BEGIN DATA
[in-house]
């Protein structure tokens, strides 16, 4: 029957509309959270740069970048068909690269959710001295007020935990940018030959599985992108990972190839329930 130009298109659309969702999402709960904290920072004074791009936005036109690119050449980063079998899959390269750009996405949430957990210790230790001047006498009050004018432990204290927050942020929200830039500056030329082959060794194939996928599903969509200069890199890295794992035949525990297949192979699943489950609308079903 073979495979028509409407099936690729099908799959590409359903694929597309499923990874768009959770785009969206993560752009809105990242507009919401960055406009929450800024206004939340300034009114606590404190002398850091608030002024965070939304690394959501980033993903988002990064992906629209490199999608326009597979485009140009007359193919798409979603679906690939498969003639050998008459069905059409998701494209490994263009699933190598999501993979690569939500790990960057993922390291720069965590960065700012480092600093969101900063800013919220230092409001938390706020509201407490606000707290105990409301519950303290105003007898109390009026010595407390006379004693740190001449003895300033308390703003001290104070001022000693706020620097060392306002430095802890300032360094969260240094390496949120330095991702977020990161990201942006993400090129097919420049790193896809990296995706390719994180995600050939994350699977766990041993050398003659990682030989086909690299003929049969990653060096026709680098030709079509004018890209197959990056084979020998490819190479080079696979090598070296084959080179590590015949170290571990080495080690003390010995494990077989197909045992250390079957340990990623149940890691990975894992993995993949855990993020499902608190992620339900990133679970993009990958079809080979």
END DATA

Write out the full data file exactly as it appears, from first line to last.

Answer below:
[in-house]
């Protein structure tokens, strides 16, 4: 029957509309959270740069970048068909690269959710001295007020935990940018030959599985992108990972190839329930 130009298109659309969702999402709960904290920072004074791009936005036109690119050449980063079998899959390269750009996405949430957990210790230790001047006498009050004018432990204290927050942020929200830039500056030329082959060794194939996928599903969509200069890199890295794992035949525990297949192979699943489950609308079903 073979495979028509409407099936690729099908799959590409359903694929597309499923990874768009959770785009969206993560752009809105990242507009919401960055406009929450800024206004939340300034009114606590404190002398850091608030002024965070939304690394959501980033993903988002990064992906629209490199999608326009597979485009140009007359193919798409979603679906690939498969003639050998008459069905059409998701494209490994263009699933190598999501993979690569939500790990960057993922390291720069965590960065700012480092600093969101900063800013919220230092409001938390706020509201407490606000707290105990409301519950303290105003007898109390009026010595407390006379004693740190001449003895300033308390703003001290104070001022000693706020620097060392306002430095802890300032360094969260240094390496949120330095991702977020990161990201942006993400090129097919420049790193896809990296995706390719994180995600050939994350699977766990041993050398003659990682030989086909690299003929049969990653060096026709680098030709079509004018890209197959990056084979020998490819190479080079696979090598070296084959080179590590015949170290571990080495080690003390010995494990077989197909045992250390079957340990990623149940890691990975894992993995993949855990993020499902608190992620339900990133679970993009990958079809080979």